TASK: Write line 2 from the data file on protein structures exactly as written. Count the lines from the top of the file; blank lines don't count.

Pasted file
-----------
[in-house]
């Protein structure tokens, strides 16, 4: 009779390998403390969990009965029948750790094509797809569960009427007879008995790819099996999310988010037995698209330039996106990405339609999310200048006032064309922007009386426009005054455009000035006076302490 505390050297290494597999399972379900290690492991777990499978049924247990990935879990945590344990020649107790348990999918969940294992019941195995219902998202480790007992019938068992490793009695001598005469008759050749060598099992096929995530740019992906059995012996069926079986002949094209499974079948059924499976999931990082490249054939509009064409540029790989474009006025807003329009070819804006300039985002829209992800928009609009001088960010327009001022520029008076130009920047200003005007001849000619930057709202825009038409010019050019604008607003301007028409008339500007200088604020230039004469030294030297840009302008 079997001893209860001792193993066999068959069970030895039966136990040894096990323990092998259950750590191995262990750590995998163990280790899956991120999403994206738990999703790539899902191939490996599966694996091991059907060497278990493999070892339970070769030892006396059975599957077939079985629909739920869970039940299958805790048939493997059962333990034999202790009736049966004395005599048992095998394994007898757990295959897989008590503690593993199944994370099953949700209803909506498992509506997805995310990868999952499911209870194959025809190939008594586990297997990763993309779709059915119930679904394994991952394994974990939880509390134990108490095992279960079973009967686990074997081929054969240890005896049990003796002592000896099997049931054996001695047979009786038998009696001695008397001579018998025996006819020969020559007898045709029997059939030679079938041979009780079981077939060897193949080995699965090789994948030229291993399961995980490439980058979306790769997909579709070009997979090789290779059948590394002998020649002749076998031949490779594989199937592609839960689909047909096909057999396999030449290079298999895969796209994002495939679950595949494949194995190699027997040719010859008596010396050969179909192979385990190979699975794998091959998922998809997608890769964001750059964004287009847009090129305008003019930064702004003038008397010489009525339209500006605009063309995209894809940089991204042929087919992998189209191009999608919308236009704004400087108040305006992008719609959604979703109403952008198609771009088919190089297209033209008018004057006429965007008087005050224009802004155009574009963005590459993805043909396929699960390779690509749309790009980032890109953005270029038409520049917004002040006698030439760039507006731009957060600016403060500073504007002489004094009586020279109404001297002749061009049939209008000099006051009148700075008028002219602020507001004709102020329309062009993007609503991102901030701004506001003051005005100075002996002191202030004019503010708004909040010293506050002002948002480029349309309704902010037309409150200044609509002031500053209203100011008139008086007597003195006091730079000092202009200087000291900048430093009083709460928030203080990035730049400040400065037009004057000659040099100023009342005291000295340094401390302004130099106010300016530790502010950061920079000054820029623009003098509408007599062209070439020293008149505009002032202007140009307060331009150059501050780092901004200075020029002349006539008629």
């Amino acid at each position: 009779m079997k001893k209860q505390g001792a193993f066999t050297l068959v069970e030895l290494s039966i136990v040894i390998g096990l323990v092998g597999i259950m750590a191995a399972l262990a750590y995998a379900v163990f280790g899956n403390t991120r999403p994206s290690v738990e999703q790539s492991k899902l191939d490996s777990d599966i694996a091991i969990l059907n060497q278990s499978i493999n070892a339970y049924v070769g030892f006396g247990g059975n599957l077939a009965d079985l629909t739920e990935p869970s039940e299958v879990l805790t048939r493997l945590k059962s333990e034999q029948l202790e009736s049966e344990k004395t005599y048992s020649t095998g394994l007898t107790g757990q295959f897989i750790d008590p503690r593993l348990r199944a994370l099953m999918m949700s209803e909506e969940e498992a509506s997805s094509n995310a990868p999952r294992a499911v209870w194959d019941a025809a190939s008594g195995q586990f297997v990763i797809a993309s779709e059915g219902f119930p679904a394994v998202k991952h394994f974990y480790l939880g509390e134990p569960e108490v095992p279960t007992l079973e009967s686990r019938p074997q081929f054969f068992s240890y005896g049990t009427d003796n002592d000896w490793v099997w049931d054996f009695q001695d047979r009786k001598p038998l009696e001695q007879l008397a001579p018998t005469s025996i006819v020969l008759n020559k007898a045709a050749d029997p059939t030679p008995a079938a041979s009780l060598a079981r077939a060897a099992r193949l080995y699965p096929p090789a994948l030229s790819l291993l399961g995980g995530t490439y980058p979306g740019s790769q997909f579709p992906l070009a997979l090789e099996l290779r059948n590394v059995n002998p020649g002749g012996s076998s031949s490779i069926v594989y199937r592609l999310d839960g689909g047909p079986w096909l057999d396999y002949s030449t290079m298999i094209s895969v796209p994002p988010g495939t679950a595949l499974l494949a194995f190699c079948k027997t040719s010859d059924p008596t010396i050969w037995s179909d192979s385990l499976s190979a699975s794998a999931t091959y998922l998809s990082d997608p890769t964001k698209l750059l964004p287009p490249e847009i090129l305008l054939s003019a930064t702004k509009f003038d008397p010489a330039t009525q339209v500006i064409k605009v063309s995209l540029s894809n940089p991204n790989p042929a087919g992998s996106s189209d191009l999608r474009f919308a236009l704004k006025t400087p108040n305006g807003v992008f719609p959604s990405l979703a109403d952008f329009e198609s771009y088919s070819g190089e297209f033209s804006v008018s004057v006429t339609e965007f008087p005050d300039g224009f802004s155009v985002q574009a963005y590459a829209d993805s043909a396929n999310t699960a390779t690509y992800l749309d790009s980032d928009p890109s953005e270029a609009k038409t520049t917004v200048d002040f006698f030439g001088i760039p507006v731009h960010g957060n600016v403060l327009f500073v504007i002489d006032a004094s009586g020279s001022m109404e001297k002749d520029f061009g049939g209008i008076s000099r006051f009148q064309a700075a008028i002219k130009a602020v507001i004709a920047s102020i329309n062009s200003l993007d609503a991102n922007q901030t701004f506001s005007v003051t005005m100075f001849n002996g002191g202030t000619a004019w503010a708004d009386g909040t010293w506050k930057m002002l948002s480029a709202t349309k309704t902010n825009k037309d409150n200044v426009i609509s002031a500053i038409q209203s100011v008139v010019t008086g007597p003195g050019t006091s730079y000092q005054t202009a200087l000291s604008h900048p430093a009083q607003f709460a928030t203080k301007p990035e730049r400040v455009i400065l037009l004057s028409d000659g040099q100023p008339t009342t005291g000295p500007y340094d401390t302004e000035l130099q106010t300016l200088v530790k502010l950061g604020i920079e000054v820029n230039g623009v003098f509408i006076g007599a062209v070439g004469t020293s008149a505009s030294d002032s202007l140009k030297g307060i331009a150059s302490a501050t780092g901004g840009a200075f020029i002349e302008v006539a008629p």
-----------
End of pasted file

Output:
């Protein structure tokens, strides 16, 4: 009779390998403390969990009965029948750790094509797809569960009427007879008995790819099996999310988010037995698209330039996106990405339609999310200048006032064309922007009386426009005054455009000035006076302490 505390050297290494597999399972379900290690492991777990499978049924247990990935879990945590344990020649107790348990999918969940294992019941195995219902998202480790007992019938068992490793009695001598005469008759050749060598099992096929995530740019992906059995012996069926079986002949094209499974079948059924499976999931990082490249054939509009064409540029790989474009006025807003329009070819804006300039985002829209992800928009609009001088960010327009001022520029008076130009920047200003005007001849000619930057709202825009038409010019050019604008607003301007028409008339500007200088604020230039004469030294030297840009302008 079997001893209860001792193993066999068959069970030895039966136990040894096990323990092998259950750590191995262990750590995998163990280790899956991120999403994206738990999703790539899902191939490996599966694996091991059907060497278990493999070892339970070769030892006396059975599957077939079985629909739920869970039940299958805790048939493997059962333990034999202790009736049966004395005599048992095998394994007898757990295959897989008590503690593993199944994370099953949700209803909506498992509506997805995310990868999952499911209870194959025809190939008594586990297997990763993309779709059915119930679904394994991952394994974990939880509390134990108490095992279960079973009967686990074997081929054969240890005896049990003796002592000896099997049931054996001695047979009786038998009696001695008397001579018998025996006819020969020559007898045709029997059939030679079938041979009780079981077939060897193949080995699965090789994948030229291993399961995980490439980058979306790769997909579709070009997979090789290779059948590394002998020649002749076998031949490779594989199937592609839960689909047909096909057999396999030449290079298999895969796209994002495939679950595949494949194995190699027997040719010859008596010396050969179909192979385990190979699975794998091959998922998809997608890769964001750059964004287009847009090129305008003019930064702004003038008397010489009525339209500006605009063309995209894809940089991204042929087919992998189209191009999608919308236009704004400087108040305006992008719609959604979703109403952008198609771009088919190089297209033209008018004057006429965007008087005050224009802004155009574009963005590459993805043909396929699960390779690509749309790009980032890109953005270029038409520049917004002040006698030439760039507006731009957060600016403060500073504007002489004094009586020279109404001297002749061009049939209008000099006051009148700075008028002219602020507001004709102020329309062009993007609503991102901030701004506001003051005005100075002996002191202030004019503010708004909040010293506050002002948002480029349309309704902010037309409150200044609509002031500053209203100011008139008086007597003195006091730079000092202009200087000291900048430093009083709460928030203080990035730049400040400065037009004057000659040099100023009342005291000295340094401390302004130099106010300016530790502010950061920079000054820029623009003098509408007599062209070439020293008149505009002032202007140009307060331009150059501050780092901004200075020029002349006539008629």